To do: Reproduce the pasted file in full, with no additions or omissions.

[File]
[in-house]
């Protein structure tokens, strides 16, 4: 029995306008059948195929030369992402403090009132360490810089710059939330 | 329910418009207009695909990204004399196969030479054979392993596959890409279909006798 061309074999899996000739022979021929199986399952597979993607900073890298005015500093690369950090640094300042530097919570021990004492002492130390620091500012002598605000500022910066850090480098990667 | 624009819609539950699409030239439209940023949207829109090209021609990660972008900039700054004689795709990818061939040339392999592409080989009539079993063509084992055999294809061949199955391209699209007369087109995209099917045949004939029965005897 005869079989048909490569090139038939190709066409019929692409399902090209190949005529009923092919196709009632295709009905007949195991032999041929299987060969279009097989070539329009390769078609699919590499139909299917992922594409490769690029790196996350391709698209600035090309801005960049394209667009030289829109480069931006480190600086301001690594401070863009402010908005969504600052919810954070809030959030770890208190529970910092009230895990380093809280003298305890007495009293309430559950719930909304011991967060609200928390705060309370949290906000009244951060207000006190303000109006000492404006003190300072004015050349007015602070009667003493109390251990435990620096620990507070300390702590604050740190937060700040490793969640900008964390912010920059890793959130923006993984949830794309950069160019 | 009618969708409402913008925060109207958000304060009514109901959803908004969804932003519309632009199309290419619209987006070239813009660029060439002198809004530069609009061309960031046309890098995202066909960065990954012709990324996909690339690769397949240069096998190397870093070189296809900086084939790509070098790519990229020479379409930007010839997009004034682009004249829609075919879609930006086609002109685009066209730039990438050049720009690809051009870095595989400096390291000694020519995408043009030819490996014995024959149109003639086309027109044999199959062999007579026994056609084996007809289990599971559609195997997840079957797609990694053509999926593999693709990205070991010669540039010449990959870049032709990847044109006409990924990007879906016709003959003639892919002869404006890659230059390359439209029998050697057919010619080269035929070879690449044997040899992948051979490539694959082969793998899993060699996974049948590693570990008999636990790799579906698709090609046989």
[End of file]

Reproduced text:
[in-house]
């Protein structure tokens, strides 16, 4: 029995306008059948195929030369992402403090009132360490810089710059939330 | 329910418009207009695909990204004399196969030479054979392993596959890409279909006798 061309074999899996000739022979021929199986399952597979993607900073890298005015500093690369950090640094300042530097919570021990004492002492130390620091500012002598605000500022910066850090480098990667 | 624009819609539950699409030239439209940023949207829109090209021609990660972008900039700054004689795709990818061939040339392999592409080989009539079993063509084992055999294809061949199955391209699209007369087109995209099917045949004939029965005897 005869079989048909490569090139038939190709066409019929692409399902090209190949005529009923092919196709009632295709009905007949195991032999041929299987060969279009097989070539329009390769078609699919590499139909299917992922594409490769690029790196996350391709698209600035090309801005960049394209667009030289829109480069931006480190600086301001690594401070863009402010908005969504600052919810954070809030959030770890208190529970910092009230895990380093809280003298305890007495009293309430559950719930909304011991967060609200928390705060309370949290906000009244951060207000006190303000109006000492404006003190300072004015050349007015602070009667003493109390251990435990620096620990507070300390702590604050740190937060700040490793969640900008964390912010920059890793959130923006993984949830794309950069160019 | 009618969708409402913008925060109207958000304060009514109901959803908004969804932003519309632009199309290419619209987006070239813009660029060439002198809004530069609009061309960031046309890098995202066909960065990954012709990324996909690339690769397949240069096998190397870093070189296809900086084939790509070098790519990229020479379409930007010839997009004034682009004249829609075919879609930006086609002109685009066209730039990438050049720009690809051009870095595989400096390291000694020519995408043009030819490996014995024959149109003639086309027109044999199959062999007579026994056609084996007809289990599971559609195997997840079957797609990694053509999926593999693709990205070991010669540039010449990959870049032709990847044109006409990924990007879906016709003959003639892919002869404006890659230059390359439209029998050697057919010619080269035929070879690449044997040899992948051979490539694959082969793998899993060699996974049948590693570990008999636990790799579906698709090609046989």